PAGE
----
It’s a tidy store packed full of the most orderly collection of sweets you’ll ever see. Chocolates, jelly beans, taffy, cotton candy, ice cream, pop rocks, swizzle sticks, a self-serve gummy bar and even candy-coated scorpions, it’s all in there. Owner Scott Ingram was stumped when I asked how many different types of sweets he carries. “I’ve never counted them,” he said and smiled. I headed straight for the impressive licorice rack because I had a hankering for some hardcore European stuff. I was not disappointed. Jen thought it was hilarious to buy her two nieces a bag of rock candy, looking forward to their reaction when they find out you can eat them.
For lunch we chose another downtown Thief River Falls classic, The Rusty Nail.
They do a brisk noon business, but my sources told me we were there about 12 hours too early. According to the locals, the Rusty Nail is the place to be any time after midnight, but us staying up that long is a tale from another, younger life. The Rusty Nail’s daytime cook made history, however, and reset Jen’s parameters for patty melts. According to her, that perfect combination of crunchy bread, gooey cheese and juicy hamburger with onion made it the best one of her life thus far. I was lured in by the eight-penny burger which comes with a secret sauce that set it off from just a regular sandwich. Our waitress was tight-lipped about the recipe, so this one will have to remain a secret.
We got back on the River Walk and rode the bikes to the Peder Engelstad Pioneer Village on the grounds of the Pennington County Historical Society (PCHS)
. The Historical Society has been recording and preserving local history since 1938, but it wasn’t until 1976 that they moved their growing collection of artifacts into the current location. They’ve since saved nineteen historic structures from around the area and have assembled a Pioneer Village that allows a glimpse of what life might have been like a hundred or more years ago. There’s a blacksmith shop, a gas station, the old Sons of Norway Lodge, a barber shop, a mansion and two train depots. You can now rent the former church of Asphult, MN for your wedding upstairs or a game of glow-in-the-dark mini golf in the basement.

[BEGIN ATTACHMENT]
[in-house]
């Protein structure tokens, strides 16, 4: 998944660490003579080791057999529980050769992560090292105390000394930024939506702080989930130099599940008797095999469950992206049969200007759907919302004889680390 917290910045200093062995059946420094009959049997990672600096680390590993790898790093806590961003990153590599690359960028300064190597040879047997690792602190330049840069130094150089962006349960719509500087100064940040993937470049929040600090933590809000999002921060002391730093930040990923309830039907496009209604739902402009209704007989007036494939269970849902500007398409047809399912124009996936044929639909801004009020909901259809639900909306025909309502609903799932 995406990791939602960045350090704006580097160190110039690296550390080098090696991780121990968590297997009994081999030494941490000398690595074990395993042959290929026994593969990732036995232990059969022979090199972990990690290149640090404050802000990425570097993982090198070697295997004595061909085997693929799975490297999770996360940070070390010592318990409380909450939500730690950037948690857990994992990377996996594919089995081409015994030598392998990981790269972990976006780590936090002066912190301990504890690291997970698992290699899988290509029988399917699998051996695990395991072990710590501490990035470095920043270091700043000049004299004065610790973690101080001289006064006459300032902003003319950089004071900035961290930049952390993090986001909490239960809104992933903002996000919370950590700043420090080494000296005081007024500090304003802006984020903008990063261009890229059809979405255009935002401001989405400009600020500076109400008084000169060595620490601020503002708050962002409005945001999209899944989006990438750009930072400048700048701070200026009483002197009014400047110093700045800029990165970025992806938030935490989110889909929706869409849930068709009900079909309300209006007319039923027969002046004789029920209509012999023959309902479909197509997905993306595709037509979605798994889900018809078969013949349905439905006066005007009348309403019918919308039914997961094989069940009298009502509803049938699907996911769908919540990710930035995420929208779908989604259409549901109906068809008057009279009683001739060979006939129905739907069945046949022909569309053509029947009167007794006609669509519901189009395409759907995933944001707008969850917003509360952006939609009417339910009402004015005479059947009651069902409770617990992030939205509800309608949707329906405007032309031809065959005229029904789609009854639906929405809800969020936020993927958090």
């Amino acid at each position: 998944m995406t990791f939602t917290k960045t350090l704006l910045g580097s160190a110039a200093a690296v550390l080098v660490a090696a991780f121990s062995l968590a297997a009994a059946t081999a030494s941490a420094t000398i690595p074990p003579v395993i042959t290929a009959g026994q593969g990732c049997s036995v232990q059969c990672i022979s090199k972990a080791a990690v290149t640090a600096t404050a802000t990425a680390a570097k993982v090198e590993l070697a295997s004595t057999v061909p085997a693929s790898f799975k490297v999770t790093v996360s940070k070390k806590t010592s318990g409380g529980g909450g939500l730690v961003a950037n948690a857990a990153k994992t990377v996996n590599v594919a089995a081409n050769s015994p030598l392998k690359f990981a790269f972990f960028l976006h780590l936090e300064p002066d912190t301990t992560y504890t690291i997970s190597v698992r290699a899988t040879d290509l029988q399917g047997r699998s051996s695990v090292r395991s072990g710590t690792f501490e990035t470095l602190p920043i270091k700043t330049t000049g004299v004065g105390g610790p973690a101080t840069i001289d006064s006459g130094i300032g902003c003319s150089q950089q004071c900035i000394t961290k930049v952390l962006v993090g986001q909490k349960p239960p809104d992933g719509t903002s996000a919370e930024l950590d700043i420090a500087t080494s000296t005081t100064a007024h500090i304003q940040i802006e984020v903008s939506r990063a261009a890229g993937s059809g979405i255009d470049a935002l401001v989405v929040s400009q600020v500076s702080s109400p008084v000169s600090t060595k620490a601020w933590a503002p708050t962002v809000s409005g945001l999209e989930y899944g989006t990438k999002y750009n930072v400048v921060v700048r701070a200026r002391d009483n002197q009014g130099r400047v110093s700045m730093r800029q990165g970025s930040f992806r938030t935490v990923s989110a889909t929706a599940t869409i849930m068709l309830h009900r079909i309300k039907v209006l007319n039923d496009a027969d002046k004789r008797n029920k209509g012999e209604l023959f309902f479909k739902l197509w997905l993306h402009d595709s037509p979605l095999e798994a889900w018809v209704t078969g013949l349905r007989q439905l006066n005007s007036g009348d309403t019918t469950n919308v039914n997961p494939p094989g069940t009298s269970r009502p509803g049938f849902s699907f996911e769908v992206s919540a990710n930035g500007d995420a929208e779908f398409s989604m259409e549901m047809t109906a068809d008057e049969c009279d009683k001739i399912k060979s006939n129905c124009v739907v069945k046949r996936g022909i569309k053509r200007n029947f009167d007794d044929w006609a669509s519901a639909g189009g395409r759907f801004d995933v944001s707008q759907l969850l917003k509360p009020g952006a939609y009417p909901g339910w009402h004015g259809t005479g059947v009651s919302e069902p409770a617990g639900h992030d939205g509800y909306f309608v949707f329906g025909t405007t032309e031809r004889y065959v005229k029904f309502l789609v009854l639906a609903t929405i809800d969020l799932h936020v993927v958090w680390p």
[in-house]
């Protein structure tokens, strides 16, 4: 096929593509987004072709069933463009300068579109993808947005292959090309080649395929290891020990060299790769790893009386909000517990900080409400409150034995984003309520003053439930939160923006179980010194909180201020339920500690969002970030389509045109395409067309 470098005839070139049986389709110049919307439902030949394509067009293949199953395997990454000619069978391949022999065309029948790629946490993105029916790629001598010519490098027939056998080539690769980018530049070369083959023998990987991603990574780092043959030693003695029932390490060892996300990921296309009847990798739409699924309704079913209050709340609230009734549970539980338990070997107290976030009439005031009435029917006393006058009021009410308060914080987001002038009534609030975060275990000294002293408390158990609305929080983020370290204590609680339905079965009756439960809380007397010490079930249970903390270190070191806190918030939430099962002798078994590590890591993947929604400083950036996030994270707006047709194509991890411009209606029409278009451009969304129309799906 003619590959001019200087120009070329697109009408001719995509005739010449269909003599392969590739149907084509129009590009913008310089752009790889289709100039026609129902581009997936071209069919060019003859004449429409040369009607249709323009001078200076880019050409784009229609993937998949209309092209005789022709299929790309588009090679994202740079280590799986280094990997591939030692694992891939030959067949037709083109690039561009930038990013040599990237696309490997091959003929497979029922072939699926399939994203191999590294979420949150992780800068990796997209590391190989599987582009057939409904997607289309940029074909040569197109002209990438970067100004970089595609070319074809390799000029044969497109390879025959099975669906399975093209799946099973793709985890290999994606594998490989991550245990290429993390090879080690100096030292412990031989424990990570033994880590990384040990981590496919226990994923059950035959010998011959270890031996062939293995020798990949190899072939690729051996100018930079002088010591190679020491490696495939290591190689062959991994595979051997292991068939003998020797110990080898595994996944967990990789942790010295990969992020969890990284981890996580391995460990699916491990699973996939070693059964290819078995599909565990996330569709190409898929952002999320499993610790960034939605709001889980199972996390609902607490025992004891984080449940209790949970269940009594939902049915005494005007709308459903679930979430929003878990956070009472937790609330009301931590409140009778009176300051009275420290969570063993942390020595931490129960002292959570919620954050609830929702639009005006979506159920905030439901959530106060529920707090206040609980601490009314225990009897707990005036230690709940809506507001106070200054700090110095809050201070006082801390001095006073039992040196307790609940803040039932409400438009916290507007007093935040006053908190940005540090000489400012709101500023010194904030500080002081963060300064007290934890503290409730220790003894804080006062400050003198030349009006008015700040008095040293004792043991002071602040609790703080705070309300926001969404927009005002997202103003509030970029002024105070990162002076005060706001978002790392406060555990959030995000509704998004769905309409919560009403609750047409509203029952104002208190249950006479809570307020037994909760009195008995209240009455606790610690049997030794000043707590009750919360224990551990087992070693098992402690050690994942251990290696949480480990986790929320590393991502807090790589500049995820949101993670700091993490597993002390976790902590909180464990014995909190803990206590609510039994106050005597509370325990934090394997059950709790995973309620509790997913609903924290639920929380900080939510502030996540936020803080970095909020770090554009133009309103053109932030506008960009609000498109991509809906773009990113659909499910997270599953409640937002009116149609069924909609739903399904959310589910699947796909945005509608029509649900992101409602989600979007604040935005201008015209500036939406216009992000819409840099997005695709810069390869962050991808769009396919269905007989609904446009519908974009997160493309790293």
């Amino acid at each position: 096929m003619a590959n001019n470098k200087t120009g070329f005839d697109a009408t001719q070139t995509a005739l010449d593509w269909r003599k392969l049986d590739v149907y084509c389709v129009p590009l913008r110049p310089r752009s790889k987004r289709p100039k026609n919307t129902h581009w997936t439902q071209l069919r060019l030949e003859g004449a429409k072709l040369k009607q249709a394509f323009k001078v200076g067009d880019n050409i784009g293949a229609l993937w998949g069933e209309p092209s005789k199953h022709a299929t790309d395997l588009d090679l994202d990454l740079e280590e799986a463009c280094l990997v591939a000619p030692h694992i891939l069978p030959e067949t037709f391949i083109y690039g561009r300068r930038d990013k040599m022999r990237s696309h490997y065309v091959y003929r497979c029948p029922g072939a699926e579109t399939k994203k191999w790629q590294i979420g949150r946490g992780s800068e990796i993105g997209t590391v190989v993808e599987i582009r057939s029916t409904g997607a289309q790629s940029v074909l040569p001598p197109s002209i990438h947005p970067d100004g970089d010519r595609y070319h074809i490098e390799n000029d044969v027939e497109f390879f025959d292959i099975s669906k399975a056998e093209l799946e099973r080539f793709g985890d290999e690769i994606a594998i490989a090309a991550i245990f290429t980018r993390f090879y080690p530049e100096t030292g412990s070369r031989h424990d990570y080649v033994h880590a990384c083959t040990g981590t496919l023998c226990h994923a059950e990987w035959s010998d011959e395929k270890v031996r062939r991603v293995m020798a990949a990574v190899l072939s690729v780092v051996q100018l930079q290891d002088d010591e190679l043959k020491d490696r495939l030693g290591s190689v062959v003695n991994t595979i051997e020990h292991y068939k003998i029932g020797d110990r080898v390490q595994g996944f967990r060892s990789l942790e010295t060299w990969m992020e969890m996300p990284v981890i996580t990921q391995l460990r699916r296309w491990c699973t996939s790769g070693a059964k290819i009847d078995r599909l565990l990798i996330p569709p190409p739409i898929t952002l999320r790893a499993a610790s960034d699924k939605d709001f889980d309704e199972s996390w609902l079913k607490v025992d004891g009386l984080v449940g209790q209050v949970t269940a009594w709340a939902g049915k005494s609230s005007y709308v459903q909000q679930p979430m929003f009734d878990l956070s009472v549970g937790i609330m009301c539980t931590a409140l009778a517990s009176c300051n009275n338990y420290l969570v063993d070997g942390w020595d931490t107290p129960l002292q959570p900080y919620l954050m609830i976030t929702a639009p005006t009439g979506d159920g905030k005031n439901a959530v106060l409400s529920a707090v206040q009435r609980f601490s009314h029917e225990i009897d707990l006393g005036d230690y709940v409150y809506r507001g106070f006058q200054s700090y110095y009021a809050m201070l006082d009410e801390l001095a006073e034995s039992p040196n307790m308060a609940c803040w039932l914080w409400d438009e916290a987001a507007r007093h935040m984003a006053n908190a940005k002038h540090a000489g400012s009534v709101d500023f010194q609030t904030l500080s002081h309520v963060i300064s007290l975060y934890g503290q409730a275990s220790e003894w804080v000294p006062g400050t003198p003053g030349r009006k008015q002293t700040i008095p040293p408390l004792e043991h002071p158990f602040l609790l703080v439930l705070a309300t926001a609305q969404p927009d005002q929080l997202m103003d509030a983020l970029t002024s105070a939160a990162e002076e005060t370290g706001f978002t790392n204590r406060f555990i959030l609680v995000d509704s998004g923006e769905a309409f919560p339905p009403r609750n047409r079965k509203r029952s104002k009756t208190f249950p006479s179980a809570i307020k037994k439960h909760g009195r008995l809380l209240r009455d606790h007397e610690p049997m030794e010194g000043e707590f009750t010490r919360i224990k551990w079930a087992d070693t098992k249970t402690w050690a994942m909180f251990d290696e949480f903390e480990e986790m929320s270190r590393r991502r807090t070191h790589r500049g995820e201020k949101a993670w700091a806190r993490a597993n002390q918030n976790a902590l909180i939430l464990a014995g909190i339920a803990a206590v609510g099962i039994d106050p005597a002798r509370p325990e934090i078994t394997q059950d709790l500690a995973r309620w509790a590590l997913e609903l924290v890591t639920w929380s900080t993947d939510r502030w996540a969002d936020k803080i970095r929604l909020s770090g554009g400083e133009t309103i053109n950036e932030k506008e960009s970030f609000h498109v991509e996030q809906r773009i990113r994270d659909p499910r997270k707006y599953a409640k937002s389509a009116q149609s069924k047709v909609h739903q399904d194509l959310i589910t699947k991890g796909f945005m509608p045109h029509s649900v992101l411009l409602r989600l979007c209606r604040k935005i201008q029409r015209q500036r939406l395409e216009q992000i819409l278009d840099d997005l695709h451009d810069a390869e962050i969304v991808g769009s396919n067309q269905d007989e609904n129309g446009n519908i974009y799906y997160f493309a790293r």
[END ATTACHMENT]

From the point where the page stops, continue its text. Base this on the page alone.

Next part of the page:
After a quick introductory tour by Director Jamie Bakken, we were on our own to explore. Just when we had wandered around and realized just how much there is to see, we stepped into the Inga Geving Museum and found out there was even more, and we hadn’t even been to the large, main collection of the PCHS, yet. That warehouse-like space housed a dizzying number of antique vehicles and farm implements as well as high school memorabilia and other witnesses of life in Thief River Falls from decades ago. Jen and I were separated as I headed straight for the fire truck. I later found her playing Oregon Trail on a working 1980s Apple Macintosh, re-living her youth and happily bathing in the pixelated flicker of low-res images. Sadly, Rick drowned while crossing the river, and with him went 54 bullets, 656 pounds of food and various wagon parts.
We said goodbye to the Pioneer Village, refreshed at our hotel and biked back to town to visit Rivers and Rails Brewing, which had just opened its doors ten days prior. Every time we come across a cool, old building I think “This would be a great place for a brewery,” and it looks like someone finally listened. The squat, brown, brick building of Rivers and Rails Brewing is literally at the intersection of both, as their spacious back patio overlooks the Red Lake River and a railroad bridge across the water. We sat down on the patio and dug into a flight of beers, which all had had names related to either the railroad or the river. Jen and I rarely pick the same beer, but this time the Sperry Car Witbeer was a clear winner for both of us. This wheat beer was an easy drinker with 5% ABV and 22 IBU, just right after a day of riding bike and sightseeing. We were also lucky to be there when they tapped their new Guava Sour and nabbed one of the first tastes of that.
We moved on to Fozzie’s BBQ
, which, like everything else, was easily reachable by bike. The restaurant is on the second floor of what was once the Elks Lodge on 3rd Street East. We noticed the delicious smell of wood smoke as we climbed the “Stairway to BBQ” and that’s exactly why we came. The Monster Nachos and Monster Fry Burrito (with mac and cheese) were delicious and really topped off the evening well. This won’t be our last visit to Fozzie’s because there’s still a BBQ Sundae I haven’t had, yet.
And, just like that, another easy bike ride later, we were back at the hotel, where we turned in after a long and eventful day.
Before our trip we had arranged to rent kayaks at Wild Side Kayak Tours and explore the river system in Thief River Falls. Owner Christina was very helpful and suggested several areas we should visit. Unfortunately, we had to change our plans. Recent rains had left both rivers swollen and running high and fast and Sunday, the day we had set aside for kayaking was very windy. We decided to play it safe and stay off the water.
We were bummed to not be able to go paddling in a town with two rivers and the kayak launches would have made it even easier to enter and exit the water. Instead, we opted to go for walks at the Greenwood and Northland College Trails, just before we headed home. Luckily, those natural trails had dried enough for foot traffic and made for a wonderful walk through the woods. We’ll have to ride the mountain bike trails at our next visit.
With Thief River Falls in the rearview mirror, we began talking about our next visit and some of the things we missed out on this time. When you go, make sure to bring your bike, kayak, walking shoes and a lot of time. You’ll need it.